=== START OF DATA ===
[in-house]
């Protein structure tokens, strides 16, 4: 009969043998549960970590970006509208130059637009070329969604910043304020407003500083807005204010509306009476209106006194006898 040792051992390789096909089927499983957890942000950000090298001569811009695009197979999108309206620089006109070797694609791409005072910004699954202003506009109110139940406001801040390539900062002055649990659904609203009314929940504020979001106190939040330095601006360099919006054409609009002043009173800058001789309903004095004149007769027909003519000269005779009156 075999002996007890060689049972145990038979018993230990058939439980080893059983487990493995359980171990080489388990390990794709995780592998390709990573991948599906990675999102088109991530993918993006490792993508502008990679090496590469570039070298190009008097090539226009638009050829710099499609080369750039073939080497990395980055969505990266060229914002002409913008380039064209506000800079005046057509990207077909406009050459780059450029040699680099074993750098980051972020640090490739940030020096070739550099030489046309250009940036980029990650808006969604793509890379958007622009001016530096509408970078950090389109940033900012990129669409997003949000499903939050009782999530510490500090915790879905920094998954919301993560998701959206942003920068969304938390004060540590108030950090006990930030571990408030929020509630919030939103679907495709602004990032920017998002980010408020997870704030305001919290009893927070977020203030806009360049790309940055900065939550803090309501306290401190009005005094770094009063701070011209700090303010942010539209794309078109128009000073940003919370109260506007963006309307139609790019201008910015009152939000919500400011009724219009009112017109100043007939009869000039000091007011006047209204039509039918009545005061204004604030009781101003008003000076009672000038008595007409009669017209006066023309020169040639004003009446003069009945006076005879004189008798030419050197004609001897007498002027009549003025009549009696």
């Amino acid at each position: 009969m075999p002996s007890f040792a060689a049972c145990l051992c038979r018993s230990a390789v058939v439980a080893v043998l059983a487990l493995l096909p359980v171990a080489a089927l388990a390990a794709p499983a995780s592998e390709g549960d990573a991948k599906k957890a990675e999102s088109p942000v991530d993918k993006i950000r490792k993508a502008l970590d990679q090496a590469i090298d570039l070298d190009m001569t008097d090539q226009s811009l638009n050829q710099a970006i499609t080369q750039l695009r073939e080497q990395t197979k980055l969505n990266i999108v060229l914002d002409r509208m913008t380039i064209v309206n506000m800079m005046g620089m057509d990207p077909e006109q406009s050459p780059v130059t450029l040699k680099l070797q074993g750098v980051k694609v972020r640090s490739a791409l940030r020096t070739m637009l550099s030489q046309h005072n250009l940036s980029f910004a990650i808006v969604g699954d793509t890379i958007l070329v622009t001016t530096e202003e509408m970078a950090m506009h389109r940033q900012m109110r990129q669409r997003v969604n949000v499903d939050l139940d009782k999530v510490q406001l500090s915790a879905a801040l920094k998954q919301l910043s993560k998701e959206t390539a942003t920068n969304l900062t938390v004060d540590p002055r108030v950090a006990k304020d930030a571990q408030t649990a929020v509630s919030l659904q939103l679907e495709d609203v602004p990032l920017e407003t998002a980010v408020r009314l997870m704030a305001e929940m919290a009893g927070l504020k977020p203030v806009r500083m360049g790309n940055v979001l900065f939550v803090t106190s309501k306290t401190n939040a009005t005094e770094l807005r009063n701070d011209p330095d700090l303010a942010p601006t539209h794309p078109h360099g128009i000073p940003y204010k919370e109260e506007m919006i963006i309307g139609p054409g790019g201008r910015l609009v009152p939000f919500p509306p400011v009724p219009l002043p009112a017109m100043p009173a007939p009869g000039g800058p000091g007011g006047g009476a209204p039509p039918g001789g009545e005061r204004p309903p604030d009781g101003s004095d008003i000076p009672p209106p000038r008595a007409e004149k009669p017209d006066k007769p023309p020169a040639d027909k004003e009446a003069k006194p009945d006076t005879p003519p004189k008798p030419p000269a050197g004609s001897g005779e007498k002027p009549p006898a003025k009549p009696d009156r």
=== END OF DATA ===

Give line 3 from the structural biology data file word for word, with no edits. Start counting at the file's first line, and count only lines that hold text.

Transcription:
């Amino acid at each position: 009969m075999p002996s007890f040792a060689a049972c145990l051992c038979r018993s230990a390789v058939v439980a080893v043998l059983a487990l493995l096909p359980v171990a080489a089927l388990a390990a794709p499983a995780s592998e390709g549960d990573a991948k599906k957890a990675e999102s088109p942000v991530d993918k993006i950000r490792k993508a502008l970590d990679q090496a590469i090298d570039l070298d190009m001569t008097d090539q226009s811009l638009n050829q710099a970006i499609t080369q750039l695009r073939e080497q990395t197979k980055l969505n990266i999108v060229l914002d002409r509208m913008t380039i064209v309206n506000m800079m005046g620089m057509d990207p077909e006109q406009s050459p780059v130059t450029l040699k680099l070797q074993g750098v980051k694609v972020r640090s490739a791409l940030r020096t070739m637009l550099s030489q046309h005072n250009l940036s980029f910004a990650i808006v969604g699954d793509t890379i958007l070329v622009t001016t530096e202003e509408m970078a950090m506009h389109r940033q900012m109110r990129q669409r997003v969604n949000v499903d939050l139940d009782k999530v510490q406001l500090s915790a879905a801040l920094k998954q919301l910043s993560k998701e959206t390539a942003t920068n969304l900062t938390v004060d540590p002055r108030v950090a006990k304020d930030a571990q408030t649990a929020v509630s919030l659904q939103l679907e495709d609203v602004p990032l920017e407003t998002a980010v408020r009314l997870m704030a305001e929940m919290a009893g927070l504020k977020p203030v806009r500083m360049g790309n940055v979001l900065f939550v803090t106190s309501k306290t401190n939040a009005t005094e770094l807005r009063n701070d011209p330095d700090l303010a942010p601006t539209h794309p078109h360099g128009i000073p940003y204010k919370e109260e506007m919006i963006i309307g139609p054409g790019g201008r910015l609009v009152p939000f919500p509306p400011v009724p219009l002043p009112a017109m100043p009173a007939p009869g000039g800058p000091g007011g006047g009476a209204p039509p039918g001789g009545e005061r204004p309903p604030d009781g101003s004095d008003i000076p009672p209106p000038r008595a007409e004149k009669p017209d006066k007769p023309p020169a040639d027909k004003e009446a003069k006194p009945d006076t005879p003519p004189k008798p030419p000269a050197g004609s001897g005779e007498k002027p009549p006898a003025k009549p009696d009156r």